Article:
Venture capital-backed 3D printing companies Carbon and Desktop Metal are among the smartest companies in the world for 2017, according to MIT Technology Review, which recently released its annual list of the 50 companies that "best combine innovative technology with an effective business model."
Yes, that combo sounds like a recipe for long-term success, so investors in 3D Systems (NYSE: DDD) and Stratasys (NASDAQ: SSYS) -- neither of which made the list -- would be wise to keep an eye on these start-ups. Carbon began competing with the two 3D printing bigwigs last year, while Desktop Metal -- which has ties to Stratasys -- will become a competitor to 3D Systems when it launches its first metal 3D printer this fall.
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Here's what you should know.
Why Carbon is among the smartest
Silicon Valley-based Carbon is making its second consecutive appearance on MIT Technology Review's smartest list, moving up to No. 18 from No. 32. The company received the honor because its "novel 3-D printing process makes it possible to fabricate parts out of a wide variety of plastics," according to the renowned tech publication.
Indeed, Carbon's Continuous Liquid Interface Production (CLIP) technology opens up a vast array of materials possibilities. Another notable advantage for the process is its speed, which is about 25 to 100 times faster than the leading polymer 3D printing technologies, according to the company. Materials limitations and slow speeds are among the major hurdles that have been holding 3D printing back from making more inroads into manufacturing. So it's not surprising that Carbon made a splash when co-founder and CEO Joseph DeSimone unveiled and demonstrated CLIP at the TED 2015 conference.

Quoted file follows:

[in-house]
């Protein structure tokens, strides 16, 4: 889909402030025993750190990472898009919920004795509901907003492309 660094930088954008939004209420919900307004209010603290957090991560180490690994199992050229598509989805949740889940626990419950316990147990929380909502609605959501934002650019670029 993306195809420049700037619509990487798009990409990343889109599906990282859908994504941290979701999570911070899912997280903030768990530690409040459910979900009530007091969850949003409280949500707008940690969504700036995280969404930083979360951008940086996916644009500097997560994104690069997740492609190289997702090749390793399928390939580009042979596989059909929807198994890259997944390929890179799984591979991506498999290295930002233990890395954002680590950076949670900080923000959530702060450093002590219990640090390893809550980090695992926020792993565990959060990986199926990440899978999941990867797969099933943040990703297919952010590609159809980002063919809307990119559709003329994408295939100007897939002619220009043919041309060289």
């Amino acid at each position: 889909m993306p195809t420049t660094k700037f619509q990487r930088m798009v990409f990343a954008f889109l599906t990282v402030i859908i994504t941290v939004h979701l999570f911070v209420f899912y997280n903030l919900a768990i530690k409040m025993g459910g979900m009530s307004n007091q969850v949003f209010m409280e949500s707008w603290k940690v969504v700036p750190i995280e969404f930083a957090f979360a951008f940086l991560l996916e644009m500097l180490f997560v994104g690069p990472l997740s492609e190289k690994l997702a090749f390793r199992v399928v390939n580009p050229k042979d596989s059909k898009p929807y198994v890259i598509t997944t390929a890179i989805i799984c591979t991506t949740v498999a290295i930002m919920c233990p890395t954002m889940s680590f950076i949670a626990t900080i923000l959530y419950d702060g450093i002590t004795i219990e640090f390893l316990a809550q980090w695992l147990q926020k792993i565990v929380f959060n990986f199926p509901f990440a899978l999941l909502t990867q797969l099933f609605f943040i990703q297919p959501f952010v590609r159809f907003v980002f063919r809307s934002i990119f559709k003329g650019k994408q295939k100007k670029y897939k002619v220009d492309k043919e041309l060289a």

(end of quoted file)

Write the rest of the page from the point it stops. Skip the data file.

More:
Unlike conventional 3D printing technologies, which print layer by layer, CLIP "grows" polymer parts continuously from a pool of liquid resin by harnessing ultraviolet light and oxygen. Eliminating the pauses between print layers is one major factor in CLIP's speed advantage.
Carbon has been moving at the speed of light since 2015. It has amassed $221 million in funding from top venture capital firms and the VC arms of Alphabet, General Electric, and Autodesk. In April 2016, it launched its flagship 3D printer, the M1, followed in March of this year by the launch of the larger M2, along with its 3D-printing production platform called SpeedCell. The company has inked partnerships with Ford, Johnson & Johnson, BMW, UPS, and Adidas, with the latter announcing in April that it will be using Carbon's tech to make athletic shoes with 3D-printed midsoles for the mass market.
The publication didn't share what it found special about Carbon's business model, but I think its subscription-pricing model was probably a big factor. I've opined that this pricing model was a brilliant move because it should help expand the size of the 3D printing market. Not only does it cut down on a customer's initial capital outlay, but it should also help alleviate concerns about being stuck with pricey technology that could quickly become outdated.
Why Desktop Metal is among the brainiest
Ranking at No. 19, Desktop Metal, based in the Boston area, made its inaugural showing on MIT Technology Review's smartest list this year. The publication cited the following reason for including the start-up, which was founded in 2015: "With nearly $100 million from VC firms, GE, Alphabet, and others, this start-up is focused on cheap, fast 3-D printing of metal parts."
Desktop Metal's $97 million in funding should go a long way toward helping it gets its business (along with the industry's metal 3D printers) off the ground. In addition to the backers mentioned above, the company has also received investments from BMW, Lowe's, and Stratasys, which was an early investor, as I shared with Foolish readers in 2015. Stratasys strengthened its ties to Desktop Metal in May when it announced a strategic partnership that involves its distributors selling the start-up's 3D printers.